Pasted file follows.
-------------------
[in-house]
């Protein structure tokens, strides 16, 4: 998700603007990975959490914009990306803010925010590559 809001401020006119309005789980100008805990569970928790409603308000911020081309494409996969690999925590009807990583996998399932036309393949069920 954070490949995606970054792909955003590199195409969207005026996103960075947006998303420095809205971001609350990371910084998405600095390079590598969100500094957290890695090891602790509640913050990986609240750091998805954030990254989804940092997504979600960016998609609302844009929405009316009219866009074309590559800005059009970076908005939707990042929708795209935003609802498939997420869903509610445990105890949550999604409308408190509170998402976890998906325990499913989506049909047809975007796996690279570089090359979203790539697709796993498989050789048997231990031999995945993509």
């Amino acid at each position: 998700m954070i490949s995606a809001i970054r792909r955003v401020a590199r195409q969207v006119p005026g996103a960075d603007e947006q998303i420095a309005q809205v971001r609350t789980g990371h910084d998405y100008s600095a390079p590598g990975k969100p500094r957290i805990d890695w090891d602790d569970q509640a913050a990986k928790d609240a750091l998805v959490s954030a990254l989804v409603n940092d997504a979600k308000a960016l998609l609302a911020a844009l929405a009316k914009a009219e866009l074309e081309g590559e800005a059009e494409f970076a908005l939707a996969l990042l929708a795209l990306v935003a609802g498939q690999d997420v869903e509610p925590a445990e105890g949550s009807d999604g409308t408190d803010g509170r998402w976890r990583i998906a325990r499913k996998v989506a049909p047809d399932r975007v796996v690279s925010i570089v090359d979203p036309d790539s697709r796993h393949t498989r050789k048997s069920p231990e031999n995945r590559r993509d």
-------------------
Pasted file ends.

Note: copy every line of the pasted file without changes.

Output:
[in-house]
């Protein structure tokens, strides 16, 4: 998700603007990975959490914009990306803010925010590559 809001401020006119309005789980100008805990569970928790409603308000911020081309494409996969690999925590009807990583996998399932036309393949069920 954070490949995606970054792909955003590199195409969207005026996103960075947006998303420095809205971001609350990371910084998405600095390079590598969100500094957290890695090891602790509640913050990986609240750091998805954030990254989804940092997504979600960016998609609302844009929405009316009219866009074309590559800005059009970076908005939707990042929708795209935003609802498939997420869903509610445990105890949550999604409308408190509170998402976890998906325990499913989506049909047809975007796996690279570089090359979203790539697709796993498989050789048997231990031999995945993509």
């Amino acid at each position: 998700m954070i490949s995606a809001i970054r792909r955003v401020a590199r195409q969207v006119p005026g996103a960075d603007e947006q998303i420095a309005q809205v971001r609350t789980g990371h910084d998405y100008s600095a390079p590598g990975k969100p500094r957290i805990d890695w090891d602790d569970q509640a913050a990986k928790d609240a750091l998805v959490s954030a990254l989804v409603n940092d997504a979600k308000a960016l998609l609302a911020a844009l929405a009316k914009a009219e866009l074309e081309g590559e800005a059009e494409f970076a908005l939707a996969l990042l929708a795209l990306v935003a609802g498939q690999d997420v869903e509610p925590a445990e105890g949550s009807d999604g409308t408190d803010g509170r998402w976890r990583i998906a325990r499913k996998v989506a049909p047809d399932r975007v796996v690279s925010i570089v090359d979203p036309d790539s697709r796993h393949t498989r050789k048997s069920p231990e031999n995945r590559r993509d």